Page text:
If the regulations are revised as proposed, plans and plan sponsors that qualify for one of the two safe harbors will generally no longer need to track and report five reportable events: an active participant reduction (except in three specified situations), distributions to a substantial owner, a controlled group change, extraordinary dividends, or a transfer of benefit liabilities. Under the existing rules, a funding-based waiver applies to all of these reportable events. Funding-based waivers also apply, under the existing rules, to liquidation and loan default reportable events, which are discussed in the following paragraph. Regardless of whether a small plan (generally a plan with fewer than 100 participants at the end of the second preceding plan year) qualifies for the safe harbors, it will not be required to report an active participant reduction, a controlled group change, extraordinary dividends, a transfer of benefit liabilities or a missed quarterly contribution.

Under the current rules, the liquidation reportable event is waived where the entity or entities involved in the event are foreign entities (other than a parent of the contributing sponsor) or represent a de minimis percentage of the relevant controlled group. Both types of waiver also currently apply to controlled group change and extraordinary dividend reportable events. The foreign entity waiver also currently applies to loan default and bankruptcy/insolvency reportable events. The proposed new rules would preserve all five of these foreign entity waivers. The de minimis percentage waiver would likewise apply to all five of these reportable events under the proposed new rules, thereby expanding the de minimis waiver to two new reportable events—loan default and insolvency. Note also that under the proposed new rules, bankruptcy under the Bankruptcy Code would no longer be a reportable event.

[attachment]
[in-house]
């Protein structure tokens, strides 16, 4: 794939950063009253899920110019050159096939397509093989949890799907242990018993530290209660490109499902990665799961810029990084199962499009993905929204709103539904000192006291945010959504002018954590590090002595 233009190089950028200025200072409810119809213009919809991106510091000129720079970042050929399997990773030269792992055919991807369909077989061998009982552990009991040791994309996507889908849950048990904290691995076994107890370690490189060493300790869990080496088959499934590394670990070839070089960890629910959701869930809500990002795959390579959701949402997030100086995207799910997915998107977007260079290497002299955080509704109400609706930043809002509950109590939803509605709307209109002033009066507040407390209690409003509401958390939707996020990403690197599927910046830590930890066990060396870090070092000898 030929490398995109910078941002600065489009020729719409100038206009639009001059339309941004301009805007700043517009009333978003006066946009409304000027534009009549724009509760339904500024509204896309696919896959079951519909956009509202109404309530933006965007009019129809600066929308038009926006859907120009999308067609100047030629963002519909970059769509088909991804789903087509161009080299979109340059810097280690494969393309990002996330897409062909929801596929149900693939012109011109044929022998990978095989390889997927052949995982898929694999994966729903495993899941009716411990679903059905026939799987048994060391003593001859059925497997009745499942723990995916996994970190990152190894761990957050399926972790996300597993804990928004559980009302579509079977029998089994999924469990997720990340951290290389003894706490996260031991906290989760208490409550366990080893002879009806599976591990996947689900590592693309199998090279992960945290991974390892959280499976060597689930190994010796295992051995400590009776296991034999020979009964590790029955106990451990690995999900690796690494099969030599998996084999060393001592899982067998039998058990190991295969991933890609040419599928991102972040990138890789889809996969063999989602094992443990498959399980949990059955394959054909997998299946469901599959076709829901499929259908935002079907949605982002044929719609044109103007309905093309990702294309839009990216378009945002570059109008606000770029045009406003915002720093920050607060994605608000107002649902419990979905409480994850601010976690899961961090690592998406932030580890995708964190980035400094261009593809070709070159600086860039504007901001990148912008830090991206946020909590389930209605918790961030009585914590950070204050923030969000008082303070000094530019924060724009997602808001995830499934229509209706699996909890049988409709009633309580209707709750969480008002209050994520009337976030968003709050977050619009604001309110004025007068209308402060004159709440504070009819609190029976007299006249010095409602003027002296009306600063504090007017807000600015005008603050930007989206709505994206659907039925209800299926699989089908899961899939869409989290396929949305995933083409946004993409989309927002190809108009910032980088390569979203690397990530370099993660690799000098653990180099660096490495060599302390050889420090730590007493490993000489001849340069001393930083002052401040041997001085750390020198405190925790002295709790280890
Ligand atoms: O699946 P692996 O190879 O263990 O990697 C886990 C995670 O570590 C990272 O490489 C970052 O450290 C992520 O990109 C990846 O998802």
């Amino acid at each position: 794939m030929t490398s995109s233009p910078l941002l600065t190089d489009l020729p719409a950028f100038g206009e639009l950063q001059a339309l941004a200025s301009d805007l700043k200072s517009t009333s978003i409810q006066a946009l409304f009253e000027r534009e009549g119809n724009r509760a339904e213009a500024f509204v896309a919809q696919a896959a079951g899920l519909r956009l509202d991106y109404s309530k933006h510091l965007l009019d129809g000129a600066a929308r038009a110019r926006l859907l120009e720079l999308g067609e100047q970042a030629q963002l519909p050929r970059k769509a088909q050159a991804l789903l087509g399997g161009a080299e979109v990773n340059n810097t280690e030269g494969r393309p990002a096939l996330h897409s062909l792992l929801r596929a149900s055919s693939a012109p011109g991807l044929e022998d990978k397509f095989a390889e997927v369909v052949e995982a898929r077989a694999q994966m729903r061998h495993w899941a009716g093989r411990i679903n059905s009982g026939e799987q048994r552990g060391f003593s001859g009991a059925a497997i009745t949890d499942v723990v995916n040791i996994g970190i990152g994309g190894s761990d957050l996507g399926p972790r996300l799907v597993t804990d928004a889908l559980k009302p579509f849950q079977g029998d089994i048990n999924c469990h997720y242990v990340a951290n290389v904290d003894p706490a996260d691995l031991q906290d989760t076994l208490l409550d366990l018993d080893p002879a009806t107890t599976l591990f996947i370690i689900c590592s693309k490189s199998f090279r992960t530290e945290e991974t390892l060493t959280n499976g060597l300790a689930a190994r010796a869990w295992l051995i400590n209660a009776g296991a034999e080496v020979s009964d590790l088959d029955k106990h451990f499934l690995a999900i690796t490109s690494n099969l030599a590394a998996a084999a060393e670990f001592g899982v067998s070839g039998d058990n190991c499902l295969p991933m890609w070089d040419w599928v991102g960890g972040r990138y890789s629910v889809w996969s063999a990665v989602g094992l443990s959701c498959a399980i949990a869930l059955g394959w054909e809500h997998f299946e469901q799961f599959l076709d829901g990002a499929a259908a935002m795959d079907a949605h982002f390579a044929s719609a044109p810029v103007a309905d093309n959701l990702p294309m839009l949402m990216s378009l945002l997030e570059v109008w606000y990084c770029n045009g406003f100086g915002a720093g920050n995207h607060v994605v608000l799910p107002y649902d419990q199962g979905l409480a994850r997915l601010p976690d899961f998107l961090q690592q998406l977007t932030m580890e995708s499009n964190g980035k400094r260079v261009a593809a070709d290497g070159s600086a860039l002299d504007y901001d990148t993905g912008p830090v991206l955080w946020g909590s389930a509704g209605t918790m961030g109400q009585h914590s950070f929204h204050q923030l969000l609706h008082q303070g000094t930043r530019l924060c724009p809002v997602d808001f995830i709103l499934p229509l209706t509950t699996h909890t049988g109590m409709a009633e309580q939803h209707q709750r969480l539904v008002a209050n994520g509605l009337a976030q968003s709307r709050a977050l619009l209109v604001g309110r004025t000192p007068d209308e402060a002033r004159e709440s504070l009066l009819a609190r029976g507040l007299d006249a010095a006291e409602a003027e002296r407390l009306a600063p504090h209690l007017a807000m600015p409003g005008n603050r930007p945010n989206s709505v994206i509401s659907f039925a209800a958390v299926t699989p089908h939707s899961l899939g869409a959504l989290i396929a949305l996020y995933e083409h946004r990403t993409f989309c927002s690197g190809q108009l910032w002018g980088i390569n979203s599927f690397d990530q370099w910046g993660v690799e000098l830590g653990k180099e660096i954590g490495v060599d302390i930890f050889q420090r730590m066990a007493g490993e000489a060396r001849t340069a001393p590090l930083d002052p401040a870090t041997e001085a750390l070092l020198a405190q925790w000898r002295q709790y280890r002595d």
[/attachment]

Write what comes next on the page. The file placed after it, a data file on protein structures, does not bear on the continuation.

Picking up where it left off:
Private-sector bank credit agreements and other financing agreements typically require the borrower or other obligor to notify the lender of certain events that may adversely affect, or be indicative of an adverse change in, the borrower’s credit status. Included among these reporting covenants is typically an undertaking of the borrower to report to the lender the occurrence of an ERISA reportable event with respect to any pension plan sponsored by the borrower or any member of its controlled group. An ERISA reportable event is typically also an event of default, but typically subject to some sort of materiality threshold, such as the occurrence of a reportable event that is reasonably expected to result in a material adverse effect for the borrower. Financing agreements also typically require the borrower to make representations about ERISA reportable events. It is common for a financing agreement to exempt from these consequences any, or certain, reportable events that are waived by the PBGC regulations. It remains to be seen how this market practice will be affected by the expanded PBGC waivers. Bank lenders may conclude that they have an interest in knowing about some of the newly waived reportable events, if the new rules take effect. In that case, borrowers may push back since this would require them to monitor the occurrence of ERISA reportable events that they would otherwise have no obligation to monitor under the PBGC regulations.

The PBGC will be holding regulatory hearings in June 2013 in the hopes of finalizing the revised regulations for implementation in 2014.